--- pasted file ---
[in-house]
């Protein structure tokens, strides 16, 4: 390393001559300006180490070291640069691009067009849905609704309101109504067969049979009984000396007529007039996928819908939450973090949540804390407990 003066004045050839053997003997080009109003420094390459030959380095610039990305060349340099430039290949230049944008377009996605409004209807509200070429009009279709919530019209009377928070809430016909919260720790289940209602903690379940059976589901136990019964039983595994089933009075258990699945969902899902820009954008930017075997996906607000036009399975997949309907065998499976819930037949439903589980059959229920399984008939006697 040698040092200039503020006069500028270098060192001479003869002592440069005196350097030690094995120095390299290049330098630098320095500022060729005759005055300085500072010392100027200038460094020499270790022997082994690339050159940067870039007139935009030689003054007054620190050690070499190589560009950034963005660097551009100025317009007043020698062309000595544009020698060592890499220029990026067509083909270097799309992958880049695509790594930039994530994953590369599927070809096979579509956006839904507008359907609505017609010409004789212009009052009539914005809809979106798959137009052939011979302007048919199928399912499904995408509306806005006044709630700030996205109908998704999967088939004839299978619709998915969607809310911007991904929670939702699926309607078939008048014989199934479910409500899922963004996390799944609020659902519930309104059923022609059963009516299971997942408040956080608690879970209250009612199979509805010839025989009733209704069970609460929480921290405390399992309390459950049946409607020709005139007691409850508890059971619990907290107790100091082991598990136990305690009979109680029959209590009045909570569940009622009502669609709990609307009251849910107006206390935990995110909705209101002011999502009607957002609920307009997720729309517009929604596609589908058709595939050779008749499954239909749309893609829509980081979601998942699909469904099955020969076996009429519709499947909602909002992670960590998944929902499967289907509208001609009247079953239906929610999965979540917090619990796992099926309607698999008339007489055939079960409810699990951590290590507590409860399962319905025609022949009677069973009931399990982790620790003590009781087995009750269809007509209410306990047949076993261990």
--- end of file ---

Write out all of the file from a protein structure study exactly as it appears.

[in-house]
């Protein structure tokens, strides 16, 4: 390393001559300006180490070291640069691009067009849905609704309101109504067969049979009984000396007529007039996928819908939450973090949540804390407990 003066004045050839053997003997080009109003420094390459030959380095610039990305060349340099430039290949230049944008377009996605409004209807509200070429009009279709919530019209009377928070809430016909919260720790289940209602903690379940059976589901136990019964039983595994089933009075258990699945969902899902820009954008930017075997996906607000036009399975997949309907065998499976819930037949439903589980059959229920399984008939006697 040698040092200039503020006069500028270098060192001479003869002592440069005196350097030690094995120095390299290049330098630098320095500022060729005759005055300085500072010392100027200038460094020499270790022997082994690339050159940067870039007139935009030689003054007054620190050690070499190589560009950034963005660097551009100025317009007043020698062309000595544009020698060592890499220029990026067509083909270097799309992958880049695509790594930039994530994953590369599927070809096979579509956006839904507008359907609505017609010409004789212009009052009539914005809809979106798959137009052939011979302007048919199928399912499904995408509306806005006044709630700030996205109908998704999967088939004839299978619709998915969607809310911007991904929670939702699926309607078939008048014989199934479910409500899922963004996390799944609020659902519930309104059923022609059963009516299971997942408040956080608690879970209250009612199979509805010839025989009733209704069970609460929480921290405390399992309390459950049946409607020709005139007691409850508890059971619990907290107790100091082991598990136990305690009979109680029959209590009045909570569940009622009502669609709990609307009251849910107006206390935990995110909705209101002011999502009607957002609920307009997720729309517009929604596609589908058709595939050779008749499954239909749309893609829509980081979601998942699909469904099955020969076996009429519709499947909602909002992670960590998944929902499967289907509208001609009247079953239906929610999965979540917090619990796992099926309607698999008339007489055939079960409810699990951590290590507590409860399962319905025609022949009677069973009931399990982790620790003590009781087995009750269809007509209410306990047949076993261990």